Google sees fewer hiccups in autonomous car tests, but driver intervention still needed

Google Self-Driving Car
Google’s autonomous cars continue to putter about the streets of California as the company tests the technology it hopes will one day transform the way we get from A to B.

So far the trials look to be going pretty well, with newly released data revealing a drop in the number of times a human driver has had to take over one of its self-driving cars while being tested on the streets.

A document filed recently with the California Department of Motor Vehicles revealed that in the 14-month period between September 2014 and November 2015, 49 of the Mountain View company’s self-driving cars experienced 341 disengagements while covering more than 424,000 miles. This means the vehicles’ on-board computers suddenly handed back control of the vehicle to the test driver, or the driver felt the need to intervene.

For 272 of the disengagements, reasons included unclear sensor data, issues with steering or braking, and problems with the car’s technology. For the other 69, the driver chose to take over after judging the car was about to perform an unexpected action or maneuver. Eighty-nine percent of all interventions took place on city streets, which makes sense considering the prevalence pedestrians, other vehicles, and intersections compared to out-of-town roads.

The results include both Google’s modified Lexus vehicles as well as its smaller so-called “koala” cars.

The number of miles driven per disengagement has risen sharply over the last year, Google’s report showed. For example, in the fourth quarter of 2015, its cars covered about 5,200 miles per disengagement, while in the same period a year earlier it was just 750 miles.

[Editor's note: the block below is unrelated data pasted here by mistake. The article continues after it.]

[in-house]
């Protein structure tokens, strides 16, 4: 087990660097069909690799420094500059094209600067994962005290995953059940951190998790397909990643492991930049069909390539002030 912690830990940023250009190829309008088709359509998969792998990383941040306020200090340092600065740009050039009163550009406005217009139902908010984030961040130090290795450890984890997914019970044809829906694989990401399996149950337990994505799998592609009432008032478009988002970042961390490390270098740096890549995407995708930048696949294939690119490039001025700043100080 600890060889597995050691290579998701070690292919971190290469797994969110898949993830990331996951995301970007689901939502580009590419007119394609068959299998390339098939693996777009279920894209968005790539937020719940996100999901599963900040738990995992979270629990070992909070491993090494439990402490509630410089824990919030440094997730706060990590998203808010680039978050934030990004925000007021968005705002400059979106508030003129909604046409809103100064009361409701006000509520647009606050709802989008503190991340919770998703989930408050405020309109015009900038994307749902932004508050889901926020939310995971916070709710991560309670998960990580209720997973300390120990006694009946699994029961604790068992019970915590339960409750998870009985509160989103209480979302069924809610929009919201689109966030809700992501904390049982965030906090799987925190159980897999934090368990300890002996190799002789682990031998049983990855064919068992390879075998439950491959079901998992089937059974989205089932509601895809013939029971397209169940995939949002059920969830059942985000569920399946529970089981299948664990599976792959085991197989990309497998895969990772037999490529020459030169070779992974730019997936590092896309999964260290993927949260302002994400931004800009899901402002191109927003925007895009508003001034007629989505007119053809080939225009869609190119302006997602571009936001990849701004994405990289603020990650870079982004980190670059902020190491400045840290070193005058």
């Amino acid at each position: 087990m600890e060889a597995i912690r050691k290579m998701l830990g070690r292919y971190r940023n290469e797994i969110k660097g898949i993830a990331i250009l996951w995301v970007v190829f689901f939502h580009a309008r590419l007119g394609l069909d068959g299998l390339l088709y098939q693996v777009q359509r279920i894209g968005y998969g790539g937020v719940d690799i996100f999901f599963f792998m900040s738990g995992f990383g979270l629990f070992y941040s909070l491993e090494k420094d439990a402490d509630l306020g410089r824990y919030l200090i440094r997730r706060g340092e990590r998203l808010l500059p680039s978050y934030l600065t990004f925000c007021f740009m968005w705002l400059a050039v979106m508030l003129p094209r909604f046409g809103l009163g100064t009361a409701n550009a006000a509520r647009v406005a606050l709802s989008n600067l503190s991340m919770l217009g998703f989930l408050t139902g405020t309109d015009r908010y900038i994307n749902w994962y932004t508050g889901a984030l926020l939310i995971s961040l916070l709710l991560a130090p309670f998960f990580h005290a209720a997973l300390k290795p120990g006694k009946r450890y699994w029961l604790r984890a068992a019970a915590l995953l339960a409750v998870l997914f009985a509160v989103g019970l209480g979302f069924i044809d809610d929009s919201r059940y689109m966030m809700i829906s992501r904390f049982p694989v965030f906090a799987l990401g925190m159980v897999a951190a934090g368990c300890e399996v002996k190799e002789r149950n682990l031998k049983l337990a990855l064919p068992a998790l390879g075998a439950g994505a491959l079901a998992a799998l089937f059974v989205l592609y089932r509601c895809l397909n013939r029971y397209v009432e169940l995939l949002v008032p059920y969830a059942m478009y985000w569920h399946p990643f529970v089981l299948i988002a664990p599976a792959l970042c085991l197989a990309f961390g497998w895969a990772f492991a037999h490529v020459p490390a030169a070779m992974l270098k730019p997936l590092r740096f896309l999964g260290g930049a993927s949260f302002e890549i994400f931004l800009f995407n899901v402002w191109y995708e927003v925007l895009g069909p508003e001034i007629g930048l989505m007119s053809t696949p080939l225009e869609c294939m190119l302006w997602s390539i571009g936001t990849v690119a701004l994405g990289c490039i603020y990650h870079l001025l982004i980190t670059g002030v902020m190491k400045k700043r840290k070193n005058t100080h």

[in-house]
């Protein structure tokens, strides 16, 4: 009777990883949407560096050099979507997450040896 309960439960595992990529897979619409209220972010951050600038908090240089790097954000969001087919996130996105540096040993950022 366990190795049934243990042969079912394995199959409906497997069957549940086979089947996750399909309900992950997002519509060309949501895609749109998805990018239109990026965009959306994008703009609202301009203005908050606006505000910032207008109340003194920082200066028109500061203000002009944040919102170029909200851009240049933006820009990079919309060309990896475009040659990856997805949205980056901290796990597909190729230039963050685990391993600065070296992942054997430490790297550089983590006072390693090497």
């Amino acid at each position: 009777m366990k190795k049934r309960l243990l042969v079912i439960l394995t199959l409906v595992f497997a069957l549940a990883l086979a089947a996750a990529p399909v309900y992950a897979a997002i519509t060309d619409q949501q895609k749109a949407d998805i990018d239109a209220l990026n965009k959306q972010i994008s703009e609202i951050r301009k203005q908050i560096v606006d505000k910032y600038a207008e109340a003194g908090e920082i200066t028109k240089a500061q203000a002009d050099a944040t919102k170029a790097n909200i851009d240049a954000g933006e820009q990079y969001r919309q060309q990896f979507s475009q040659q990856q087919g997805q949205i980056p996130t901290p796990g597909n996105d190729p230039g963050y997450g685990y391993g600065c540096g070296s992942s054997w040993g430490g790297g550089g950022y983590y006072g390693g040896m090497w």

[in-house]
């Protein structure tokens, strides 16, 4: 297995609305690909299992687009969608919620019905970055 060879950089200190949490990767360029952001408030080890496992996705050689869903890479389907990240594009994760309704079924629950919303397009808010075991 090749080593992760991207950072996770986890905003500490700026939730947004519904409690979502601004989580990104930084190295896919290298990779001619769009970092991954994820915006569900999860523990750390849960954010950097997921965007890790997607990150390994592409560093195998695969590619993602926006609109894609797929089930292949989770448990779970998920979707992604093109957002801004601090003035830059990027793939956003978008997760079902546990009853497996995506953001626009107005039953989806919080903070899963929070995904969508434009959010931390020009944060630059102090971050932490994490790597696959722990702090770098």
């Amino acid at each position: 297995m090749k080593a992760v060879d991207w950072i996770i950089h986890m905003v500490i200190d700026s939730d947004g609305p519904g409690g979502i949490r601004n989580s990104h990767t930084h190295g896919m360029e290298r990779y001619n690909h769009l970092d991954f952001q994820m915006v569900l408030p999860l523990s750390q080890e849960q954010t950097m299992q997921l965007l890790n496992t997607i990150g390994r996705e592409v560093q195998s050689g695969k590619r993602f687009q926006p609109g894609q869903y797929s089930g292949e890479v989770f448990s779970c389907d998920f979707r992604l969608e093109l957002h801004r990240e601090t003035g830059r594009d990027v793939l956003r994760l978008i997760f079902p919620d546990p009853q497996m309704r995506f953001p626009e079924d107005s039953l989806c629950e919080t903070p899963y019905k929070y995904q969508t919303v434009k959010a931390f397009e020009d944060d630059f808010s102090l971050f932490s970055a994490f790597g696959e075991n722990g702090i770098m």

In a message posted on Tuesday, Chris Urmson, director of Google’s self-driving car program,  said his team was also using “many other metrics and methodologies that will be useful for establishing our safety record over time.”

These, he wrote, include a test track where it runs “tests that are designed to give us extra practice with rare or wacky situations.” Urmson continued, “Our powerful simulator generates thousands of virtual testing scenarios for us; it executes dozens of variations on situations we’ve encountered in the real world by adjusting parameters such as the position and speed of our vehicle and of other road users around us.”

This, he explained, helps his team to understand how its self-driving technology would’ve handled the same situation under slightly different circumstances, describing it as “valuable preparation for a public road environment in which fractions of seconds can be of critical importance.”

Urmson ended his post by acknowledging his team still has much to do, saying, “Although we’re not quite ready to declare that we’re safer than average human drivers on public roads, we’re happy to be making steady progress toward the day we can start inviting members of the public to use our cars.”

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